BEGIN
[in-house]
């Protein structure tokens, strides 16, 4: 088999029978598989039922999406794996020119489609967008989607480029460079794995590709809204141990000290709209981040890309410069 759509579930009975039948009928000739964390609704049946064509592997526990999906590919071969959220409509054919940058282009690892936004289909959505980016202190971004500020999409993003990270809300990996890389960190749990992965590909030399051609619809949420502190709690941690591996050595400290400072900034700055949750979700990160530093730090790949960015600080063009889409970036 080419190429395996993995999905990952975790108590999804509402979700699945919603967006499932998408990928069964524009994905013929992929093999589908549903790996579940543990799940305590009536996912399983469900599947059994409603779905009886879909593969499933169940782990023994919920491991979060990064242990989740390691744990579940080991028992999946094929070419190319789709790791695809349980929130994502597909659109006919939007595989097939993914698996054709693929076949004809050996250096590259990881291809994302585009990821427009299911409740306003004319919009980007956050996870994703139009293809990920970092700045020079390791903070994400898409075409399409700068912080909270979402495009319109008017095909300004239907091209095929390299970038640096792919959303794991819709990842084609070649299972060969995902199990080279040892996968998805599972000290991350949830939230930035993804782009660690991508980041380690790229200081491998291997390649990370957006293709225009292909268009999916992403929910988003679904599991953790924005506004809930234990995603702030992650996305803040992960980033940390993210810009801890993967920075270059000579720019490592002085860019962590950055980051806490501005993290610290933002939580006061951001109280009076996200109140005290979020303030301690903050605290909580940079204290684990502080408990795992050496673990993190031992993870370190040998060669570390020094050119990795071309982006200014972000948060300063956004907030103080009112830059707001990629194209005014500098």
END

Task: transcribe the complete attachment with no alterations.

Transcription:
[in-house]
């Protein structure tokens, strides 16, 4: 088999029978598989039922999406794996020119489609967008989607480029460079794995590709809204141990000290709209981040890309410069 759509579930009975039948009928000739964390609704049946064509592997526990999906590919071969959220409509054919940058282009690892936004289909959505980016202190971004500020999409993003990270809300990996890389960190749990992965590909030399051609619809949420502190709690941690591996050595400290400072900034700055949750979700990160530093730090790949960015600080063009889409970036 080419190429395996993995999905990952975790108590999804509402979700699945919603967006499932998408990928069964524009994905013929992929093999589908549903790996579940543990799940305590009536996912399983469900599947059994409603779905009886879909593969499933169940782990023994919920491991979060990064242990989740390691744990579940080991028992999946094929070419190319789709790791695809349980929130994502597909659109006919939007595989097939993914698996054709693929076949004809050996250096590259990881291809994302585009990821427009299911409740306003004319919009980007956050996870994703139009293809990920970092700045020079390791903070994400898409075409399409700068912080909270979402495009319109008017095909300004239907091209095929390299970038640096792919959303794991819709990842084609070649299972060969995902199990080279040892996968998805599972000290991350949830939230930035993804782009660690991508980041380690790229200081491998291997390649990370957006293709225009292909268009999916992403929910988003679904599991953790924005506004809930234990995603702030992650996305803040992960980033940390993210810009801890993967920075270059000579720019490592002085860019962590950055980051806490501005993290610290933002939580006061951001109280009076996200109140005290979020303030301690903050605290909580940079204290684990502080408990795992050496673990993190031992993870370190040998060669570390020094050119990795071309982006200014972000948060300063956004907030103080009112830059707001990629194209005014500098």